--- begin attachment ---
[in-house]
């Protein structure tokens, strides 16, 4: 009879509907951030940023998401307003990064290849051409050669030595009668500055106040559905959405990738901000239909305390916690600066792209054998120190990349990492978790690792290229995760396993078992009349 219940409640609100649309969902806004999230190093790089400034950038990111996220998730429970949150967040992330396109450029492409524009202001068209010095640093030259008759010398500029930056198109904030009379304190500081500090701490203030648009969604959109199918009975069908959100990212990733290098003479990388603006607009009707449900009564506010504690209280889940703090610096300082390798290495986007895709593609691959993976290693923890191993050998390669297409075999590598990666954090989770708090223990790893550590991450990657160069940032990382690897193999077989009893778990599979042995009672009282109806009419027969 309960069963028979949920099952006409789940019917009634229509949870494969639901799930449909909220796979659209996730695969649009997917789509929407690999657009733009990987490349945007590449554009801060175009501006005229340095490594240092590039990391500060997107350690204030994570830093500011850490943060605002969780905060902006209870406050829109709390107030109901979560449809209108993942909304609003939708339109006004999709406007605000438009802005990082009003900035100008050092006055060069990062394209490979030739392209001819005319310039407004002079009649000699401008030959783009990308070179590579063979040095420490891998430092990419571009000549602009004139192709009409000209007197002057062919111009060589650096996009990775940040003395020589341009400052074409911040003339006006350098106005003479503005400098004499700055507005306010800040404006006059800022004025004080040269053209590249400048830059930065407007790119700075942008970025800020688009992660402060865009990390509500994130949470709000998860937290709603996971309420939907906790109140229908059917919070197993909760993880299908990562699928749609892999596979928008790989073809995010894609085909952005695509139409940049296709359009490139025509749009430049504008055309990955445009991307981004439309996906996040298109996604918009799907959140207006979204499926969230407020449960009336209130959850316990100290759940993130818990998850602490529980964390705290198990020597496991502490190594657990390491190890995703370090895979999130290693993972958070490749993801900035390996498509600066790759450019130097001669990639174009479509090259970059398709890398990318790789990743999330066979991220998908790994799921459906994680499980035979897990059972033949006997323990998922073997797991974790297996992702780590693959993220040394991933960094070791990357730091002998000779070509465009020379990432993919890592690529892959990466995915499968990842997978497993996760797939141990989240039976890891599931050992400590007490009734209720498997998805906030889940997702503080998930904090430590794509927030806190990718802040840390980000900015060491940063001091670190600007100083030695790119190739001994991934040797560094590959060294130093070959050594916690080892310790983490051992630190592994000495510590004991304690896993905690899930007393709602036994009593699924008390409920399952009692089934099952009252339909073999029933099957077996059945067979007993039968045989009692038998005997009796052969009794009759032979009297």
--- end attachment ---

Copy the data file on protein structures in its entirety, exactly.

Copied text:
[in-house]
């Protein structure tokens, strides 16, 4: 009879509907951030940023998401307003990064290849051409050669030595009668500055106040559905959405990738901000239909305390916690600066792209054998120190990349990492978790690792290229995760396993078992009349 219940409640609100649309969902806004999230190093790089400034950038990111996220998730429970949150967040992330396109450029492409524009202001068209010095640093030259008759010398500029930056198109904030009379304190500081500090701490203030648009969604959109199918009975069908959100990212990733290098003479990388603006607009009707449900009564506010504690209280889940703090610096300082390798290495986007895709593609691959993976290693923890191993050998390669297409075999590598990666954090989770708090223990790893550590991450990657160069940032990382690897193999077989009893778990599979042995009672009282109806009419027969 309960069963028979949920099952006409789940019917009634229509949870494969639901799930449909909220796979659209996730695969649009997917789509929407690999657009733009990987490349945007590449554009801060175009501006005229340095490594240092590039990391500060997107350690204030994570830093500011850490943060605002969780905060902006209870406050829109709390107030109901979560449809209108993942909304609003939708339109006004999709406007605000438009802005990082009003900035100008050092006055060069990062394209490979030739392209001819005319310039407004002079009649000699401008030959783009990308070179590579063979040095420490891998430092990419571009000549602009004139192709009409000209007197002057062919111009060589650096996009990775940040003395020589341009400052074409911040003339006006350098106005003479503005400098004499700055507005306010800040404006006059800022004025004080040269053209590249400048830059930065407007790119700075942008970025800020688009992660402060865009990390509500994130949470709000998860937290709603996971309420939907906790109140229908059917919070197993909760993880299908990562699928749609892999596979928008790989073809995010894609085909952005695509139409940049296709359009490139025509749009430049504008055309990955445009991307981004439309996906996040298109996604918009799907959140207006979204499926969230407020449960009336209130959850316990100290759940993130818990998850602490529980964390705290198990020597496991502490190594657990390491190890995703370090895979999130290693993972958070490749993801900035390996498509600066790759450019130097001669990639174009479509090259970059398709890398990318790789990743999330066979991220998908790994799921459906994680499980035979897990059972033949006997323990998922073997797991974790297996992702780590693959993220040394991933960094070791990357730091002998000779070509465009020379990432993919890592690529892959990466995915499968990842997978497993996760797939141990989240039976890891599931050992400590007490009734209720498997998805906030889940997702503080998930904090430590794509927030806190990718802040840390980000900015060491940063001091670190600007100083030695790119190739001994991934040797560094590959060294130093070959050594916690080892310790983490051992630190592994000495510590004991304690896993905690899930007393709602036994009593699924008390409920399952009692089934099952009252339909073999029933099957077996059945067979007993039968045989009692038998005997009796052969009794009759032979009297």